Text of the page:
Why is a double cylinder deadbolt lock on an exterior door a safety hazard?
Friday, July 27, 2018
Getting out of your house quickly at the first sign of a fire is important. One way that the building codes try to make sure that there are no obstacles that would trap you in the house is requiring keyless operation from the interior of any doors to the exterior of the home—called “egress doors” by the building code.
The double cylinder deadbolt needs a key to unlock from both sides of the door and is a defect that we find regularly in our home inspections. It is often installed at an exterior french door because that type of door makes it easy for a burglar to break a glass panel, reach around to unlock a single cylinder deadbolt lock—which has just a thumb-turn lever on inside of the door—and be in the house in a few seconds.
When we mention that the lock is a fire safety hazard, the homeowner invariably points to the key dangling from lock on the inside of the door and says they always leave it in the door, except when they are on vacation. There are two problems with that logic: fire safety should not dependent on remembering to replace a key in a lock and, secondly, when the key is in the lock, it operates as quickly after a glass panel is broken as a thumb-turn lever. What if the one time they forget to put it back is the time they really need it to be there?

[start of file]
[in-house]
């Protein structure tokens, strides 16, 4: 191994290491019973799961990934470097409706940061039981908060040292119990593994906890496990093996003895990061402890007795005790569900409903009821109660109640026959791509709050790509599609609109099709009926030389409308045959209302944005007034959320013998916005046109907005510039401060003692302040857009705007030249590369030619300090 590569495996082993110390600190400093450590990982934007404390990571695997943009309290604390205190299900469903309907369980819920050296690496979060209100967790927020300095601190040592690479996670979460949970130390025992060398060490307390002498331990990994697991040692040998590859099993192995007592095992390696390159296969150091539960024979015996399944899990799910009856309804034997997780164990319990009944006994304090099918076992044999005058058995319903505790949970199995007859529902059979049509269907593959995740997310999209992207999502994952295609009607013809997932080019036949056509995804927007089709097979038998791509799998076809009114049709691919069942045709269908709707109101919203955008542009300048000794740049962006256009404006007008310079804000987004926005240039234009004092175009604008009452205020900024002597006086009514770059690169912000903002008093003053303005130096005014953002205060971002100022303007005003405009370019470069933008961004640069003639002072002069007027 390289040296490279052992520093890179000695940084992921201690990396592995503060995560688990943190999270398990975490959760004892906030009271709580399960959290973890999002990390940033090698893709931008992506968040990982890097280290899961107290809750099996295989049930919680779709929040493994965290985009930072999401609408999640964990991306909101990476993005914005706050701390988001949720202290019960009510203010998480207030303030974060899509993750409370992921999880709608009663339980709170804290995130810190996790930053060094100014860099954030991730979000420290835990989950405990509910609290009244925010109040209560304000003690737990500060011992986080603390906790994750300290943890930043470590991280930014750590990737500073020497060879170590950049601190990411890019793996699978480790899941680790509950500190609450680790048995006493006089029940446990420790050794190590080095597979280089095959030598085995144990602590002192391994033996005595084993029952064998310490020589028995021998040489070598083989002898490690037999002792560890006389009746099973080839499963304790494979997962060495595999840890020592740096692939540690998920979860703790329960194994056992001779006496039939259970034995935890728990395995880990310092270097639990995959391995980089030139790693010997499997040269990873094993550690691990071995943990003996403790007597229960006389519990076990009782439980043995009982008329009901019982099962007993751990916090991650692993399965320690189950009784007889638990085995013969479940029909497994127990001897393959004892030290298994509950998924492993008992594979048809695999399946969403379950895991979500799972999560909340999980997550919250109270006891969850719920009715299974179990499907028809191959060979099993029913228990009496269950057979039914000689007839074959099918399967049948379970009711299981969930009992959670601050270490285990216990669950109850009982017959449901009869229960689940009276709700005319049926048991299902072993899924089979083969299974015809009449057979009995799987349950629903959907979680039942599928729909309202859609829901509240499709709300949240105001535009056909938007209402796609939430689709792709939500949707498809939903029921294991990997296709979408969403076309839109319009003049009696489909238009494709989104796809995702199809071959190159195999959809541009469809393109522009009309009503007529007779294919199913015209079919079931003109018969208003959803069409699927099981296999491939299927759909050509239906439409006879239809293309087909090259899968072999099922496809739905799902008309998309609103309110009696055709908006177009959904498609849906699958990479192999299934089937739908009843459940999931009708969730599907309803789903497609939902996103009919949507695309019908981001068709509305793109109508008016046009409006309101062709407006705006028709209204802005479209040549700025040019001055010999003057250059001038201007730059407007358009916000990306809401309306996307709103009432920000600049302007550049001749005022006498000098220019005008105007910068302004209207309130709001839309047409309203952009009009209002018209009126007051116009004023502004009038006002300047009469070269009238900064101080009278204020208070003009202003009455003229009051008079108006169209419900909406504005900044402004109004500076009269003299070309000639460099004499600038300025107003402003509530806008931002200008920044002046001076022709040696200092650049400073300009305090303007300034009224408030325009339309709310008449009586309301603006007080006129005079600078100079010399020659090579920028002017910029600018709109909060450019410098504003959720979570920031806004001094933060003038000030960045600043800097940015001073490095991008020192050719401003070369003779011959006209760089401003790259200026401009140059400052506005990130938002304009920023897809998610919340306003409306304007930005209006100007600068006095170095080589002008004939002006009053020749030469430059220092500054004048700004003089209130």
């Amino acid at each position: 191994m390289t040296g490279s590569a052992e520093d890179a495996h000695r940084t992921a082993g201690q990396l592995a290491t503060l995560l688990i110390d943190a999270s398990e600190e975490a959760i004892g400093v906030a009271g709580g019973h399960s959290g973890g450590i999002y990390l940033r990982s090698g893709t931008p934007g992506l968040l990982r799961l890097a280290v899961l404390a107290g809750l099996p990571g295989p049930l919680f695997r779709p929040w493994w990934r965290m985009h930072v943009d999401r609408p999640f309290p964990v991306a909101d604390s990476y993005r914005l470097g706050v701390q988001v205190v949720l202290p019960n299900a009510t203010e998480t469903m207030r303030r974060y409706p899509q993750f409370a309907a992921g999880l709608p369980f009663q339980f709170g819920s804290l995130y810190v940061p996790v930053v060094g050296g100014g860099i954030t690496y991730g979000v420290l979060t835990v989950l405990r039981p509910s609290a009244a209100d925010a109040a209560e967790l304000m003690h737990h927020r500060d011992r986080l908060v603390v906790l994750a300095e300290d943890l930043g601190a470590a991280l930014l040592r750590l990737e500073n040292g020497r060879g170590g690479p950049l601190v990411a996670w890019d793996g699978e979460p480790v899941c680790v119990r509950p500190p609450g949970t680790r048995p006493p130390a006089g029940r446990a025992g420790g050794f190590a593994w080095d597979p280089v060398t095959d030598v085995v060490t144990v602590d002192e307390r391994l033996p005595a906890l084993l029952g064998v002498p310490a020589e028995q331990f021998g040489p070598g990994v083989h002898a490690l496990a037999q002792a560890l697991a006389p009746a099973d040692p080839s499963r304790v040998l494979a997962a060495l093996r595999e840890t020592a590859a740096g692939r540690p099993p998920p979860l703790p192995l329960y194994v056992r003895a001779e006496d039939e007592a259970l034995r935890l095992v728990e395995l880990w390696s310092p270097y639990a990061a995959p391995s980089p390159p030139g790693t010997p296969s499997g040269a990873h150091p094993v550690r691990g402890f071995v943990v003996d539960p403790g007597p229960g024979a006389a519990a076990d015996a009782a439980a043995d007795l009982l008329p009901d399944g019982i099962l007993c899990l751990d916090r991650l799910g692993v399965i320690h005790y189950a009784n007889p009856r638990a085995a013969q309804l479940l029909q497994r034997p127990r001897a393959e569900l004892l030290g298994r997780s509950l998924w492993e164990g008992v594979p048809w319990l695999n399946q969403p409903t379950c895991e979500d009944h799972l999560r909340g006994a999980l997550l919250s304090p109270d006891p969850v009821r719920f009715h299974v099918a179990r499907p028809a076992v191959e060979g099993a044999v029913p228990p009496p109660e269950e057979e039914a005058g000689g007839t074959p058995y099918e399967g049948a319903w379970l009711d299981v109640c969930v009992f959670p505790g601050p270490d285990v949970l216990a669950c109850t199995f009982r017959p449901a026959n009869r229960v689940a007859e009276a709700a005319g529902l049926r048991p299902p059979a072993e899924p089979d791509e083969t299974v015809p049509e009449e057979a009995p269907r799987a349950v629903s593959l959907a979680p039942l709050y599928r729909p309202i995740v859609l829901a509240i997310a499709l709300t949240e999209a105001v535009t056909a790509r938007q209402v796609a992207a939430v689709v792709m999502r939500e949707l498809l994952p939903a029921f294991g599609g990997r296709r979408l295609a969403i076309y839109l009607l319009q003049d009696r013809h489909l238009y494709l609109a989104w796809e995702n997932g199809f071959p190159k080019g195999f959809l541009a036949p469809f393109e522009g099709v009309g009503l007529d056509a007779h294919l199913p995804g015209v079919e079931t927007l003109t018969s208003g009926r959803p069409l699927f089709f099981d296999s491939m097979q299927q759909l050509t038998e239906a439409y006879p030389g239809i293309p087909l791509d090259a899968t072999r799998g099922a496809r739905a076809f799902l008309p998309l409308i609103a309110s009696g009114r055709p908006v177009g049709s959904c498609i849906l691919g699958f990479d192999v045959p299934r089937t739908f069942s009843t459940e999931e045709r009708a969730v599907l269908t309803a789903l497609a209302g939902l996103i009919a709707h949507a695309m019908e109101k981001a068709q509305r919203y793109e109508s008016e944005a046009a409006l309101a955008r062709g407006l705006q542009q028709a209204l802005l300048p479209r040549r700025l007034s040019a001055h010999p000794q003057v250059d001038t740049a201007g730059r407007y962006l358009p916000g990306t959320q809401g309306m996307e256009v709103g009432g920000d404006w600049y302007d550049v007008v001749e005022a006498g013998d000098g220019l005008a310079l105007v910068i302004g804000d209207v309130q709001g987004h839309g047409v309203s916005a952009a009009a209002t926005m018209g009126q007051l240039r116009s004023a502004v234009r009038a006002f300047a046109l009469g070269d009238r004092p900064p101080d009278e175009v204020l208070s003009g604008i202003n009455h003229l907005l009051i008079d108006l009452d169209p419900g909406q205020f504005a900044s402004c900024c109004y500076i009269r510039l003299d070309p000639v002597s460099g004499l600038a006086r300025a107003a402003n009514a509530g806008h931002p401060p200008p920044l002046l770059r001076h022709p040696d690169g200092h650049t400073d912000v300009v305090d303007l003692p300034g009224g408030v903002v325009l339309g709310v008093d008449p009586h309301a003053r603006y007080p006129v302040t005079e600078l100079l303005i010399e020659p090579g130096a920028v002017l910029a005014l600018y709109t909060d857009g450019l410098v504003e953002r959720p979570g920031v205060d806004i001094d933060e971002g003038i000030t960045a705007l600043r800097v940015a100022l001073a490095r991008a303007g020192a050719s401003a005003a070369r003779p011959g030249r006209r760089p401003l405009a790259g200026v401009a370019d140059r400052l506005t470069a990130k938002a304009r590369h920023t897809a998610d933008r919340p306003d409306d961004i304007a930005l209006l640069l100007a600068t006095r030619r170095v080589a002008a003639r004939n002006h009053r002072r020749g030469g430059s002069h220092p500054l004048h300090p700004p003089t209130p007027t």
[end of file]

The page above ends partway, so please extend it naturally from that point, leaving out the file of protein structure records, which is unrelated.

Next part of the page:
If you are concerned about security at an exterior french door, we suggest adding a second keyless interior latch device that is not readily viewable or accessible to someone looking in from the outside.
Also, see our blog post Should a front door swing in or out?
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To learn more about doors and windows, see these other blog posts:
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